When a sole trader decides to change the structure of their business to become a limited company, they take on a number of new legal and accounting responsibilities.
Additional reporting and filing obligations, plus a legal duty to run the company responsibly, considerably increases the administrative aspect of being in business.
In some cases incorporation may be the obvious next step due to rapid growth, or it may simply be a personal preference of the business owner. It’s a big decision, however, and one that should be supported with professional guidance at all stages.
As there isn’t a specific time when incorporation needs to take place, what should be taken into consideration before taking this step?
Limited liability for company directors is one of the main differences between incorporation and sole tradership. Sole traders are personally responsible for the debts of their business, but under normal circumstances the liability of company directors is limited to the amount they invest.
The business is a separate legal entity in this case, and directors hold shares rather than being personally responsible for the contracts taken on by the business, and any business debts.
Profits and taxation
Once a sole trader has paid their income tax and National Insurance liabilities through the self-assessment system, all profits are theirs. The profits of a limited company, however, actually belong to the company due to its separate legal status.
It’s also noteworthy that company directors have more than one option to extract money from the business, whereas sole traders are limited in this respect. Directors typically take a salary through the PAYE scheme, but are also able to benefit from a lower dividend tax rate by taking regular dividend payments throughout the year where appropriate.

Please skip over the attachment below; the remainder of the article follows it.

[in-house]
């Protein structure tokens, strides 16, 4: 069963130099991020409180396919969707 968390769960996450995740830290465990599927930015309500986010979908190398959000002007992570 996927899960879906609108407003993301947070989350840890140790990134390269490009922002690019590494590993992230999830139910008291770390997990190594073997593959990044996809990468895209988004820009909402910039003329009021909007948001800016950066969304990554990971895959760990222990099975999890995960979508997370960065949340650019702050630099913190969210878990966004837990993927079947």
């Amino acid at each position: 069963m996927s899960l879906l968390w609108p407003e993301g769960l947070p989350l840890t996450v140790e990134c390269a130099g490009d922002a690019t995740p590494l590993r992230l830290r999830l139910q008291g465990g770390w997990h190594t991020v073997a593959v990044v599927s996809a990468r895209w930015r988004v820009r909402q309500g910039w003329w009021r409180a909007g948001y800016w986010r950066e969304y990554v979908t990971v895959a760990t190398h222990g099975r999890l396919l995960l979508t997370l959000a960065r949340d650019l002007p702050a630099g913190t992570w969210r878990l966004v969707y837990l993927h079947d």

Limited company names are protected by law, and recorded in the register at Companies House. Consequently, there’s no risk of someone else setting up a business with the same or a similar name. This allows directors to confidently build a coherent presence within their market, and protect their brand over the long-term.
Sole traders run the risk that their business or trading name will be used by another individual, potentially losing business or negatively affecting their well-built reputation in the community.
Limited companies are sometimes viewed more favourably by potential clients and suppliers when compared with sole traders, and in some industries incorporation provides a significant advantage as organisations will only engage in business with other incorporated entities. This elevated status has real impact on a day-to-day basis, providing a strong platform for sustainable growth.
Investment and growth
Some sole trader businesses are advised to incorporate when they reach a certain level due to their growth potential and additional opportunities to attract investment as limited companies via the sale of shares.
Potential pitfall to incorporation for sole traders
Whilst many benefits emerge when incorporating a sole trader business – limited liability being the most obvious – company directors aren’t totally protected from personal liability. If the business is liquidated, they face investigation by the Insolvency Service and may be pursued through the courts if misconduct or unlawful trading is discovered.